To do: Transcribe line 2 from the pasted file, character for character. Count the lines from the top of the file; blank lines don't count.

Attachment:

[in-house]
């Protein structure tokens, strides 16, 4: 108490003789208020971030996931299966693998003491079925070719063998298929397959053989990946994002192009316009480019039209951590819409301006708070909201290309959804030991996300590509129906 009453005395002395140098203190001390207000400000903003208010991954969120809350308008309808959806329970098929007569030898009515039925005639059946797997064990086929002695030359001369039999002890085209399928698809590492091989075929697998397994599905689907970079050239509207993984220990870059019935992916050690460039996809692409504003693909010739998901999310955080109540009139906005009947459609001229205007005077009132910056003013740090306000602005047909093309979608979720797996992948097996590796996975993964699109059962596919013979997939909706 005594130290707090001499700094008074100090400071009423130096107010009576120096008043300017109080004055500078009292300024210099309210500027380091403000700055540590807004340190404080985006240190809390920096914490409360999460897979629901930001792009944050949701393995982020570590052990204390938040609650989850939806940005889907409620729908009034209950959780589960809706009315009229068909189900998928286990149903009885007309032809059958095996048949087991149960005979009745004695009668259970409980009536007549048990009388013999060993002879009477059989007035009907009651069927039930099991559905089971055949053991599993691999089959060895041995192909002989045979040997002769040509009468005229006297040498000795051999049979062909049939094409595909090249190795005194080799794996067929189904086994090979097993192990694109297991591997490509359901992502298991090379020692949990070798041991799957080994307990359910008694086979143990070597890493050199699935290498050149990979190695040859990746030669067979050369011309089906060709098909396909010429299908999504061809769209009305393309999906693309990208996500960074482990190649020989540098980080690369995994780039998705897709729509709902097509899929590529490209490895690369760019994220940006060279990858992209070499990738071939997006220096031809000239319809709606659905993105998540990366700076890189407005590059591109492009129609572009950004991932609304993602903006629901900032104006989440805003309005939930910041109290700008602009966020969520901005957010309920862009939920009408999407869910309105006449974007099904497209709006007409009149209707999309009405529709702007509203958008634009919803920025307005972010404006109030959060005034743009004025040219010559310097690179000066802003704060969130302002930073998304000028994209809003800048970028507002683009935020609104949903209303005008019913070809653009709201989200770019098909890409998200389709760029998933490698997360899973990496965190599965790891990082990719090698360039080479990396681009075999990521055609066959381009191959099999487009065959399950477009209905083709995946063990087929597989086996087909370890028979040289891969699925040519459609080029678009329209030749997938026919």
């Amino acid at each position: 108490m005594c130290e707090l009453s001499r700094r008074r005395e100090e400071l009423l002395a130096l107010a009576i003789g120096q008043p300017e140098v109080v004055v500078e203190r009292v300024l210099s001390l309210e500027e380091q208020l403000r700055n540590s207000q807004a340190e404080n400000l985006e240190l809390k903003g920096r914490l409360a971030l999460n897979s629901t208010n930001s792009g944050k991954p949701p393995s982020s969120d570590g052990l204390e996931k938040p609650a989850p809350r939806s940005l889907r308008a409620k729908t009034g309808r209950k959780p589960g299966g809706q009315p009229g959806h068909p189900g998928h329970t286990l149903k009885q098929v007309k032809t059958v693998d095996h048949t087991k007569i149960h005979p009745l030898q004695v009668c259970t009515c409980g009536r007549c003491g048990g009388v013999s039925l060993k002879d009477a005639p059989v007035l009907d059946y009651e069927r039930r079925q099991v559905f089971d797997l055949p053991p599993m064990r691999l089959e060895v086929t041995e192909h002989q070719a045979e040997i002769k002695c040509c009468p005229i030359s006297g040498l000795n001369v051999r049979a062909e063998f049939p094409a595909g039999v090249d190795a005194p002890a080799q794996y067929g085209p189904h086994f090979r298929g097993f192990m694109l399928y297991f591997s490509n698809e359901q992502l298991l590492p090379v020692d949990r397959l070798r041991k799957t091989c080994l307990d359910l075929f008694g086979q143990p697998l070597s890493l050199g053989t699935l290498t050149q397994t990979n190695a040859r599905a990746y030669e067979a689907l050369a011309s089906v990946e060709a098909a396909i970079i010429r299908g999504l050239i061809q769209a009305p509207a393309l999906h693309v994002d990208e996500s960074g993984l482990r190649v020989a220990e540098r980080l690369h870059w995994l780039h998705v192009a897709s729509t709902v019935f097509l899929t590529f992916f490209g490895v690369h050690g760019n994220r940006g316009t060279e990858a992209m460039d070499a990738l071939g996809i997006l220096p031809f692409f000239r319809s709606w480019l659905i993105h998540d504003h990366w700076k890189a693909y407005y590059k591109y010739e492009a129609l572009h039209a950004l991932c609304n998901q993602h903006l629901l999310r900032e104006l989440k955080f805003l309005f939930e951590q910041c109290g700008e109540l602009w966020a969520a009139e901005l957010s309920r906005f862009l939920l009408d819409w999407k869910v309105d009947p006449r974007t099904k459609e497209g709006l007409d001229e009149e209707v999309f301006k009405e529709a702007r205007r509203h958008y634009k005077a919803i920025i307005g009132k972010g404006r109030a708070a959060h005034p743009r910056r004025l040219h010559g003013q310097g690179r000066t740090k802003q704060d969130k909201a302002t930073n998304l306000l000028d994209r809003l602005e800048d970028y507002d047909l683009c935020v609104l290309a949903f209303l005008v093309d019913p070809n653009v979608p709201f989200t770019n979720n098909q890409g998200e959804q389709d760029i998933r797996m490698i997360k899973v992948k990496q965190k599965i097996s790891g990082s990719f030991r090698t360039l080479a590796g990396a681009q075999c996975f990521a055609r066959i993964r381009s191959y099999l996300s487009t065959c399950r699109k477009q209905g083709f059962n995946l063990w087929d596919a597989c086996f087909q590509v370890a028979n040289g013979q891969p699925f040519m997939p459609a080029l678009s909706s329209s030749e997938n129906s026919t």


């Protein structure tokens, strides 16, 4: 108490003789208020971030996931299966693998003491079925070719063998298929397959053989990946994002192009316009480019039209951590819409301006708070909201290309959804030991996300590509129906 009453005395002395140098203190001390207000400000903003208010991954969120809350308008309808959806329970098929007569030898009515039925005639059946797997064990086929002695030359001369039999002890085209399928698809590492091989075929697998397994599905689907970079050239509207993984220990870059019935992916050690460039996809692409504003693909010739998901999310955080109540009139906005009947459609001229205007005077009132910056003013740090306000602005047909093309979608979720797996992948097996590796996975993964699109059962596919013979997939909706 005594130290707090001499700094008074100090400071009423130096107010009576120096008043300017109080004055500078009292300024210099309210500027380091403000700055540590807004340190404080985006240190809390920096914490409360999460897979629901930001792009944050949701393995982020570590052990204390938040609650989850939806940005889907409620729908009034209950959780589960809706009315009229068909189900998928286990149903009885007309032809059958095996048949087991149960005979009745004695009668259970409980009536007549048990009388013999060993002879009477059989007035009907009651069927039930099991559905089971055949053991599993691999089959060895041995192909002989045979040997002769040509009468005229006297040498000795051999049979062909049939094409595909090249190795005194080799794996067929189904086994090979097993192990694109297991591997490509359901992502298991090379020692949990070798041991799957080994307990359910008694086979143990070597890493050199699935290498050149990979190695040859990746030669067979050369011309089906060709098909396909010429299908999504061809769209009305393309999906693309990208996500960074482990190649020989540098980080690369995994780039998705897709729509709902097509899929590529490209490895690369760019994220940006060279990858992209070499990738071939997006220096031809000239319809709606659905993105998540990366700076890189407005590059591109492009129609572009950004991932609304993602903006629901900032104006989440805003309005939930910041109290700008602009966020969520901005957010309920862009939920009408999407869910309105006449974007099904497209709006007409009149209707999309009405529709702007509203958008634009919803920025307005972010404006109030959060005034743009004025040219010559310097690179000066802003704060969130302002930073998304000028994209809003800048970028507002683009935020609104949903209303005008019913070809653009709201989200770019098909890409998200389709760029998933490698997360899973990496965190599965790891990082990719090698360039080479990396681009075999990521055609066959381009191959099999487009065959399950477009209905083709995946063990087929597989086996087909370890028979040289891969699925040519459609080029678009329209030749997938026919």